Being a land of diverse culture and traditions, India has always been recognized as the nation with ‘unity in diversity’. The variation in the customs and ethos of India are reflected through its festivals and celebrations. They not only uphold the assorted heritage of the country but also bring out the diverse tints of the same celebration. Natives rejoice similar festivals in various names across different parts of the country. Few to name such festivals include Navratri, Makar Sankranti, Holi and Diwali. Since Makar Sankranti is drawing near, this post is dedicated to the same; a few titbits of it and about 9 places in India to celebrate the festival.
A little bit about Makar Sankranti
Makar Sankranti is one of the oldest celebrations in the Hindu calendar that marks the sun’s movement into the Makar or Capricorn. From this day the sun begins to move towards the north and hence many call it Uttarayan as well. It marks the retiring of winter days and welcomes the broader days with more sunlight. The solar calendar governs this festival that falls in the middle of January every year. Hindus consider this day to be of utter sacredness and pray to the sun god for wealth and prosperity.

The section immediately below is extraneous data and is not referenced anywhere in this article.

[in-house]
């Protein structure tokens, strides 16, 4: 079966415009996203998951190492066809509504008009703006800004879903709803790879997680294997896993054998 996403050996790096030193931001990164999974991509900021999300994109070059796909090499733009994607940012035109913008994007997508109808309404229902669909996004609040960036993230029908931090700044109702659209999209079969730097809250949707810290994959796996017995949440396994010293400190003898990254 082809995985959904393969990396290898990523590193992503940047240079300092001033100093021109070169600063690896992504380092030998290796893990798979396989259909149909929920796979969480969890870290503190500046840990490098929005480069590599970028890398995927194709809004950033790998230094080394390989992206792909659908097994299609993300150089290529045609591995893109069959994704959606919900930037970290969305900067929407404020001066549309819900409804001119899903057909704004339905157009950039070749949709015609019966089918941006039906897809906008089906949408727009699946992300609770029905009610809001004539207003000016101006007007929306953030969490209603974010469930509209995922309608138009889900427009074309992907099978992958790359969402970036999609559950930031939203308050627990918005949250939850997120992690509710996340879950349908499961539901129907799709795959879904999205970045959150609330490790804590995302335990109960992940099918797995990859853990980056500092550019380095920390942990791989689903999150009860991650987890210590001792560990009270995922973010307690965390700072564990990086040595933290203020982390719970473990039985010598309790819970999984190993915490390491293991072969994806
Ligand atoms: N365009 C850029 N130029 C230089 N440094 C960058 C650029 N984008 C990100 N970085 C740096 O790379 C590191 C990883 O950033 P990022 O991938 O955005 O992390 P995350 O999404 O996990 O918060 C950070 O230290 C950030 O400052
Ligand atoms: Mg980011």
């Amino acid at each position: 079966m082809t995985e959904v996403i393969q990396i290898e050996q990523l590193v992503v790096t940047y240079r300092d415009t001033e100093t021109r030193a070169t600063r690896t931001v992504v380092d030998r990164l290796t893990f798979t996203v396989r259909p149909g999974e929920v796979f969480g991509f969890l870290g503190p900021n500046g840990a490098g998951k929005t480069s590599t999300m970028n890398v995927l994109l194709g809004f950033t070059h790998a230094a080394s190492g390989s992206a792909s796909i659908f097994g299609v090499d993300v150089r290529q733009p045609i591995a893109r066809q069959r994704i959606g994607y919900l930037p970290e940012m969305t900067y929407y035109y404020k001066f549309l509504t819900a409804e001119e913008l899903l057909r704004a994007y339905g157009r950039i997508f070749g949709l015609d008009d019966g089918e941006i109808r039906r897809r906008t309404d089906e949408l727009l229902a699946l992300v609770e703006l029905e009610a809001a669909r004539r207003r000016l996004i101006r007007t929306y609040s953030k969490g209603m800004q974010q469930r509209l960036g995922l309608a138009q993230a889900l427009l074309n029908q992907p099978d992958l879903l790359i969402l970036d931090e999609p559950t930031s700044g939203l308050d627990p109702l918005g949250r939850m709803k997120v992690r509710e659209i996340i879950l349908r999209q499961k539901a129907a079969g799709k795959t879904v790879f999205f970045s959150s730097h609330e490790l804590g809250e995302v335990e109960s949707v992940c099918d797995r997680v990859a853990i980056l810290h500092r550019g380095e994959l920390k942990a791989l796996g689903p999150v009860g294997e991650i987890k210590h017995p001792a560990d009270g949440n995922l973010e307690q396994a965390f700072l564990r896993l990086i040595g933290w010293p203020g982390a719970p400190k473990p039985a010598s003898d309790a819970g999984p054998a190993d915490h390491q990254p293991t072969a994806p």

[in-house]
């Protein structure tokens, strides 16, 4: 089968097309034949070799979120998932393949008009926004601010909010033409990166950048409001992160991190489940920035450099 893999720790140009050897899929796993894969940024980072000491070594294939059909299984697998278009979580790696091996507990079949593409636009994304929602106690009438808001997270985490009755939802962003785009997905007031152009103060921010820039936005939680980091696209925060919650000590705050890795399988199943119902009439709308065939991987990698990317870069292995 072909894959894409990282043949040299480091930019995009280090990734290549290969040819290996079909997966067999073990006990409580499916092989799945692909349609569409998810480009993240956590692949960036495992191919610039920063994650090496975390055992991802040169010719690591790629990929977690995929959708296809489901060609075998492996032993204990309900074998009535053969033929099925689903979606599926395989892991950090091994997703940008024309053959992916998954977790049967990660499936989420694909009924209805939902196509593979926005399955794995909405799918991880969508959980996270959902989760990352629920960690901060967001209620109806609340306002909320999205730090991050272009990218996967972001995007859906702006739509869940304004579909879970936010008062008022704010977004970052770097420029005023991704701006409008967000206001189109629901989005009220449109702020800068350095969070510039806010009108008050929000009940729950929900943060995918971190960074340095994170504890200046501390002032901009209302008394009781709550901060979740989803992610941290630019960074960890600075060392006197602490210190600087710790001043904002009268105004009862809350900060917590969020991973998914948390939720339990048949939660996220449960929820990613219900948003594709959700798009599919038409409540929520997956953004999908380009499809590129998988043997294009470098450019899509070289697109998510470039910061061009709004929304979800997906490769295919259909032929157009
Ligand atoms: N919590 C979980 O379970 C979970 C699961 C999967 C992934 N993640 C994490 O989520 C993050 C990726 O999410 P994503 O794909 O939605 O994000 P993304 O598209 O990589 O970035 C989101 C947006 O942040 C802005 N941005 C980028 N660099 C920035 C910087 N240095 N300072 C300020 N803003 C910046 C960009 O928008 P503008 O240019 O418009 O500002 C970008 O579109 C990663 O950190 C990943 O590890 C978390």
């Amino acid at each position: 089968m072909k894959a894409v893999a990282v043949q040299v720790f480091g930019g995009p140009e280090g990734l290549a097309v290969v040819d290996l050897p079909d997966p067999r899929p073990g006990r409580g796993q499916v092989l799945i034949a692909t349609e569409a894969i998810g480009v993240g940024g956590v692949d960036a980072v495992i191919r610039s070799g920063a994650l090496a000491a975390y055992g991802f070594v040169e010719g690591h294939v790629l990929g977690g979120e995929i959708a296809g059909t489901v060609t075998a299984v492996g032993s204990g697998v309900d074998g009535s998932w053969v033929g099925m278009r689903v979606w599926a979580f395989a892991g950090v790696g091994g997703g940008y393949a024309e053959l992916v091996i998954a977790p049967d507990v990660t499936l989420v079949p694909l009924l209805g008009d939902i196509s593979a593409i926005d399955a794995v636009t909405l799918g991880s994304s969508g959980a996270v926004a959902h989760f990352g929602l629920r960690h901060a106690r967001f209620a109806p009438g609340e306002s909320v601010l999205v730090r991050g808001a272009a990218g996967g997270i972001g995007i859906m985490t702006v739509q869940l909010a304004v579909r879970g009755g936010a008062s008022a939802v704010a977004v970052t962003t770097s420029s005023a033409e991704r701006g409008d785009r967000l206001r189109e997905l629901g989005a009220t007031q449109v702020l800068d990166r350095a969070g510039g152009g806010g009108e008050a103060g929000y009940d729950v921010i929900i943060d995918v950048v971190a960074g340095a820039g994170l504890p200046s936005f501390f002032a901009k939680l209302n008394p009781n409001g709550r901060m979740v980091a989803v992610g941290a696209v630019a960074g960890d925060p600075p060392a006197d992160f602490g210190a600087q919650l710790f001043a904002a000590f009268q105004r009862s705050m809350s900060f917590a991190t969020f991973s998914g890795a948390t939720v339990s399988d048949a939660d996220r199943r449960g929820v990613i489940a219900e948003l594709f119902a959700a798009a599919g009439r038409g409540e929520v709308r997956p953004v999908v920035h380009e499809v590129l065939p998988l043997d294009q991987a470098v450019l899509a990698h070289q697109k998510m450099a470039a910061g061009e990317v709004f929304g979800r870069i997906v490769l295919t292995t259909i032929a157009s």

Now places to celebrate Makar Sankranti in India:
- West Bengal
Bengalis refer Makar Sankranti as Poush Sankranti and worship Mother Earth. Since it marks the first harvest of the season, many of them worship Goddess Lakshmi as well. The fresh harvest is used with milk, coconut and jaggery to bake different sweet dishes called Peetha. Another major attraction of Makar Sankranti in Bengal is the Gangasagar Mela. During this time people from every corner of the country visit the fair in large numbers. The festival occurs at the Sangam or the confluence of the Bay of Bengal with the holy river Ganga. Millions of people take bath at the confluence on this auspicious occasion and offer prayers to the Sun God.
Pongal is the three-day festival that is celebrated during Makar Sankranti in Tamilnadu. It is also referred to as Thai Pongal or Ponkal. Similar to Bengal, Tamilnadu also celebrates the fresh harvest of the season through this festival and prepare sweetened dish using jaggery and milk. They decorate their homes with rice-based artworks, offer prayers to the Gomata (the cow), and exchange gifts among themselves. Festive dances and rallies are also held during this time at various parts of Tamilnadu. Another distinctive ritual here is Jallikatu or running of bulls which is a popular sport played during Makar Sankranti.
Punjab celebrates Makar Sankranti as Maghi. The festival of Lohri is also celebrated just before the night of Makar Sankranti. The jubilee is mainly celebrated in Muktsar in memory of the 40 Sikh martyrs who died while fighting against the army of Wazir Khan. On this auspicious day, people dip in the sacred pool of Muktsar and light lamps of sesame seeds. They prepare a sweetened rice dish with sugar cane juice which they eat with curd. In some places people also consume Khichdi with lentils accompanied by sugarcane and jaggery.